As a doctor working in the hospital, you will very likely need to be certified in Advanced Cardiovascular Life Support (ACLS). (The link will bring you to my personal method of studying for ACLS on the cheap.) If you’re “lucky,” you’ll also have to be certified in Pediatric Advanced Life Support (PALS). Since you’re here, I’m assuming you’re among the lucky ones … like me.
A good amount of PALS overlaps with that of ACLS. So if you have not completed any of them yet, you should start out with ACLS.
Like how I studied for ACLS, I only used two resources for PALS:
The first resource is a series of YouTube videos. They are high quality, concise, and best of all … free.
The second resource is an PALS review book from Amazon. The e-book is extremely affordable and will cover whatever isn’t covered in the videos. (If you don’t have a Kindle device or a Kindle app, you can use the Kindle Cloud Reader. All you need to use the reader is an internet browser.)
I deviated from what most people did. My residency did not provide study materials. I had to either borrow the official PALS book from the library or find my own resource. Since I like to march to the beat of my own drum, I opted to find my own … on the cheap!
(It worked out! Just as I passed ACLS on the very first try, I passed PALS on the very first try.)
Resource #1 – Videos
Not only will I embed the videos onto this page, I will also include the most important information you should learn from each video. Take about 2 hours and go through the videos. Compare your notes to mine. And by the end, you will not only memorize the high-yield information … you will also understand it.
PALS 1: Introduction
– in adults, cardiac arrest predominant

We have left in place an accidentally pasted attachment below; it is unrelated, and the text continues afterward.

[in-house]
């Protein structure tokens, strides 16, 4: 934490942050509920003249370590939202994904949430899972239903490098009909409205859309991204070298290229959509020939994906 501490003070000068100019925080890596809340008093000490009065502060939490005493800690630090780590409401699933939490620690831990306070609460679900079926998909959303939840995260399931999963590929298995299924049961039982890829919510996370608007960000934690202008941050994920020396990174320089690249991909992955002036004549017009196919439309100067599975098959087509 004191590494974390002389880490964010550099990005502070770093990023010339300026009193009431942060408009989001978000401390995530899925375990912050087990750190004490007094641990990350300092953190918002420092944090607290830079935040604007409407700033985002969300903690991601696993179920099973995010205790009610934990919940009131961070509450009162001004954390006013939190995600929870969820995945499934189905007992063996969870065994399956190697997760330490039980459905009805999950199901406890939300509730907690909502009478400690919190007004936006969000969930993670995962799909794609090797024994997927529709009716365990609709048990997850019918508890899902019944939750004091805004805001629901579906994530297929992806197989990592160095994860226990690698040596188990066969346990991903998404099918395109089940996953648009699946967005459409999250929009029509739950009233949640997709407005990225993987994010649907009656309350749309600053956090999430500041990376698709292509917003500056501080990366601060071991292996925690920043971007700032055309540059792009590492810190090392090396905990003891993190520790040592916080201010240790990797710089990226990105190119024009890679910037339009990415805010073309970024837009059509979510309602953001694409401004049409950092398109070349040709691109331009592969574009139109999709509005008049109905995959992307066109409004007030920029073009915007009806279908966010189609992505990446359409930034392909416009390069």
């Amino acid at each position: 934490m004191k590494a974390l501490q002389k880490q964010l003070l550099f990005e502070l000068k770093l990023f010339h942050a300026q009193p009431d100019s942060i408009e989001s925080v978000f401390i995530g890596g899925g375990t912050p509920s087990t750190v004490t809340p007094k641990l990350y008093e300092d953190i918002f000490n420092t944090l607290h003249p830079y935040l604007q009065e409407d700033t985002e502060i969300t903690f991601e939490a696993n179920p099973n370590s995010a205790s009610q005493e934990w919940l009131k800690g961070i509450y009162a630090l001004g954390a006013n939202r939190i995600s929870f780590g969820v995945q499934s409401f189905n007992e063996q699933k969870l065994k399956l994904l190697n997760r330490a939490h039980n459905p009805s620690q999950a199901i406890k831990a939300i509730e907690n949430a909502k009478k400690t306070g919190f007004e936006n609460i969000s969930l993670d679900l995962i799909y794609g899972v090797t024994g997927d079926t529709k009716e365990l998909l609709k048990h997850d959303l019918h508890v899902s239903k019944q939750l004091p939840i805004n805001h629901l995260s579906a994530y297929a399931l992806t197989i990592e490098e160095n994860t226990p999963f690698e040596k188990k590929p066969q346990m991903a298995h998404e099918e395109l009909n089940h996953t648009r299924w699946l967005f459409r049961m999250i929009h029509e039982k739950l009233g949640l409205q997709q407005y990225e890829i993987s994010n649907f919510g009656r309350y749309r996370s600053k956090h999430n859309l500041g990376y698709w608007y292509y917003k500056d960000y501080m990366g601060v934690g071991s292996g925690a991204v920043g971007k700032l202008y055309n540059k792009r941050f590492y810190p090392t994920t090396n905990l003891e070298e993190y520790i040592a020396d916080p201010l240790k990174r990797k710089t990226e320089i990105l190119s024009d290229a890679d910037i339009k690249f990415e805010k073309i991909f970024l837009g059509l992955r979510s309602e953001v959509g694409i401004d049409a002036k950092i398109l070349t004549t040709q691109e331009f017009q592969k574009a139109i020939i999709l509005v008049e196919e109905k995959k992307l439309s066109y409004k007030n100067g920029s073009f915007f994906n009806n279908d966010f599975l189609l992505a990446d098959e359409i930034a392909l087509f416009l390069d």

– in kids, asphyxial arrest predominant (look for signs of respiratory failure: change in respiration rate, increase in respiratory effort, cyanosis) –> shock
– systolic blood pressure = 70 + 2 (age)
PALS 2: Airway
– 1 person: 30 compression to 2 breaths
– 2 people: 15 compression to 2 breaths
– good overview of different airway devices
PALS 3: Monitoring And Access
– end tidal CO2
- spontaneous circulation: 30 – 40
- good CPR: 20
- bad CPR: < 10
– IO recommended over IV
– drugs you can give through endotracheal tube (LEAN)
PALS 4: Drugs (part 1)
- 1st: 0.1 mg / kg (max 6 mg)
- 2nd: 0.2 mg / kg (max 12 mg)
– amiodarone: 5 mg / kg (can repeat twice – max 300 mg per infusion)
– atropine: 0.02 mg / kg (min: 0.1 mg, max: 0.5 mg)
– epineprine: 0.01 mg / kg (max 1 mg)
– rule for 50 for glucose (starts at 7:30)
PALS 5: Drugs (part 2)
PALS 6: Pulseless Arrest
– like ACLS algorithm, except dose on drugs are different (see notes on PALS 4)
PALS 7: Bradycardia
– know algorithm
~ unlike adult algorithm, CPR is needed!
PALS 8: Tachycardia
– know algorithm
– SVT rate: > 220 (infants), > 180 (children)
Important tip! You should know the following drugs, when they are used, and their doses.
– epinephrine (VF / pulseless VT / PEA / asystole / bradycardia)
– amiodarone (VF / pulseless VT)
– adenosine (tachycardia)
Resource #2 – PALS Review Book
After you have gone through the videos, go through the Pediatric Advanced Life Support (PALS) Provider Handbook by Dr. Karl Disque.
The book covers the important things, without bogging you down with low-yield, nitpicking details. Unlike the official book, this one is a review book. Therefore, it should take you only a few hours to get through it. (Personally, it took me 5 hours to finish it from cover to cover.)
There is one downside to the book you should be aware of. A lot of the algorithms are very small in size. You may have to squint your eyes to read it.
Nevertheless, these are minor faults. The book is still a great deal at $2.99, especially compared the official book at $49+.
How to Pass the PALS Exams with Flying Colors
Go through the videos and the review book once. You will develop an understanding of PALS. Pay attention during the live lessons. You will know what to focus on for the exam. Spend just a little effort follow my instructions and you should have no problem getting certified, even if you never seen the materials before in your life.
This article is part of the How to Survive Medical School series. Click on the link if you want more tips and hints about surviving academic hell.